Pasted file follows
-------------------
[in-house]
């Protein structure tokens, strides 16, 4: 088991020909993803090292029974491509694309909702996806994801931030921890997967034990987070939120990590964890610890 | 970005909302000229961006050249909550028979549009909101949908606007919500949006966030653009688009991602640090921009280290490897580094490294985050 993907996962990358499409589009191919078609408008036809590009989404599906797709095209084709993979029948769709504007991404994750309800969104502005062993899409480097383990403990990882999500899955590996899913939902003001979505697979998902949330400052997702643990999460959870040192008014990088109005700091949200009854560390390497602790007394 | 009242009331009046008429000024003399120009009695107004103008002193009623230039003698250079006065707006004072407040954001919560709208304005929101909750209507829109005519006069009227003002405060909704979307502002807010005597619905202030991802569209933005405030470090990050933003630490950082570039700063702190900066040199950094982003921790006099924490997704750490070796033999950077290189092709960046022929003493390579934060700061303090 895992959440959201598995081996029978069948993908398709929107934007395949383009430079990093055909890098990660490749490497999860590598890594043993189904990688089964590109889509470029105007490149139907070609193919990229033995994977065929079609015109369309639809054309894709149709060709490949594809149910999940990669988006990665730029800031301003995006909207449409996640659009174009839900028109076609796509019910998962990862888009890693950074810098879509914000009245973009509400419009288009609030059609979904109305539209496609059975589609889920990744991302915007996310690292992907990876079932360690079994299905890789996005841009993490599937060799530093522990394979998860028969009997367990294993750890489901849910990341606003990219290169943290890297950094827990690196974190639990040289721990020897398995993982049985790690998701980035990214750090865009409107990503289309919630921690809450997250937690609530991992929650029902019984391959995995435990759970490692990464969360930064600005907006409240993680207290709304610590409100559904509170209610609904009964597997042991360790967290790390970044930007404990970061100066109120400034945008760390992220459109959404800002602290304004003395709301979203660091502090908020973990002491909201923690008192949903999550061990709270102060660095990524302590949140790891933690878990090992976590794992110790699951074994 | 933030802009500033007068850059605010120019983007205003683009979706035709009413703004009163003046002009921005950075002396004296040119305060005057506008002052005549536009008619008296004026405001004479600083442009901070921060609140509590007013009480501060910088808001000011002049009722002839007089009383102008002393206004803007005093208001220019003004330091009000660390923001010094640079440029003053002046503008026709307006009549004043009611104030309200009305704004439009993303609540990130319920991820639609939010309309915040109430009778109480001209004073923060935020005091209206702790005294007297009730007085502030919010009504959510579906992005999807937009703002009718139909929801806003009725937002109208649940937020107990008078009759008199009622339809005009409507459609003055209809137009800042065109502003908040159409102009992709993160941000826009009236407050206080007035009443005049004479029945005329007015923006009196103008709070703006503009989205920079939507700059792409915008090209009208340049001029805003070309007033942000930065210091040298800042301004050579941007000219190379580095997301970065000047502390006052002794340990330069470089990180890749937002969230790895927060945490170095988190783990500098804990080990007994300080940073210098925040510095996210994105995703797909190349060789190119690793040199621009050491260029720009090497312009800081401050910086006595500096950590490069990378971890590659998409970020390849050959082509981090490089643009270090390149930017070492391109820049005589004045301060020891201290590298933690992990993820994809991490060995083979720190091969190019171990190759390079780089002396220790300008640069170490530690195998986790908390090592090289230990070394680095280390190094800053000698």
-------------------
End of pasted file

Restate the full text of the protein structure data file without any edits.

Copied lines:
[in-house]
């Protein structure tokens, strides 16, 4: 088991020909993803090292029974491509694309909702996806994801931030921890997967034990987070939120990590964890610890 | 970005909302000229961006050249909550028979549009909101949908606007919500949006966030653009688009991602640090921009280290490897580094490294985050 993907996962990358499409589009191919078609408008036809590009989404599906797709095209084709993979029948769709504007991404994750309800969104502005062993899409480097383990403990990882999500899955590996899913939902003001979505697979998902949330400052997702643990999460959870040192008014990088109005700091949200009854560390390497602790007394 | 009242009331009046008429000024003399120009009695107004103008002193009623230039003698250079006065707006004072407040954001919560709208304005929101909750209507829109005519006069009227003002405060909704979307502002807010005597619905202030991802569209933005405030470090990050933003630490950082570039700063702190900066040199950094982003921790006099924490997704750490070796033999950077290189092709960046022929003493390579934060700061303090 895992959440959201598995081996029978069948993908398709929107934007395949383009430079990093055909890098990660490749490497999860590598890594043993189904990688089964590109889509470029105007490149139907070609193919990229033995994977065929079609015109369309639809054309894709149709060709490949594809149910999940990669988006990665730029800031301003995006909207449409996640659009174009839900028109076609796509019910998962990862888009890693950074810098879509914000009245973009509400419009288009609030059609979904109305539209496609059975589609889920990744991302915007996310690292992907990876079932360690079994299905890789996005841009993490599937060799530093522990394979998860028969009997367990294993750890489901849910990341606003990219290169943290890297950094827990690196974190639990040289721990020897398995993982049985790690998701980035990214750090865009409107990503289309919630921690809450997250937690609530991992929650029902019984391959995995435990759970490692990464969360930064600005907006409240993680207290709304610590409100559904509170209610609904009964597997042991360790967290790390970044930007404990970061100066109120400034945008760390992220459109959404800002602290304004003395709301979203660091502090908020973990002491909201923690008192949903999550061990709270102060660095990524302590949140790891933690878990090992976590794992110790699951074994 | 933030802009500033007068850059605010120019983007205003683009979706035709009413703004009163003046002009921005950075002396004296040119305060005057506008002052005549536009008619008296004026405001004479600083442009901070921060609140509590007013009480501060910088808001000011002049009722002839007089009383102008002393206004803007005093208001220019003004330091009000660390923001010094640079440029003053002046503008026709307006009549004043009611104030309200009305704004439009993303609540990130319920991820639609939010309309915040109430009778109480001209004073923060935020005091209206702790005294007297009730007085502030919010009504959510579906992005999807937009703002009718139909929801806003009725937002109208649940937020107990008078009759008199009622339809005009409507459609003055209809137009800042065109502003908040159409102009992709993160941000826009009236407050206080007035009443005049004479029945005329007015923006009196103008709070703006503009989205920079939507700059792409915008090209009208340049001029805003070309007033942000930065210091040298800042301004050579941007000219190379580095997301970065000047502390006052002794340990330069470089990180890749937002969230790895927060945490170095988190783990500098804990080990007994300080940073210098925040510095996210994105995703797909190349060789190119690793040199621009050491260029720009090497312009800081401050910086006595500096950590490069990378971890590659998409970020390849050959082509981090490089643009270090390149930017070492391109820049005589004045301060020891201290590298933690992990993820994809991490060995083979720190091969190019171990190759390079780089002396220790300008640069170490530690195998986790908390090592090289230990070394680095280390190094800053000698």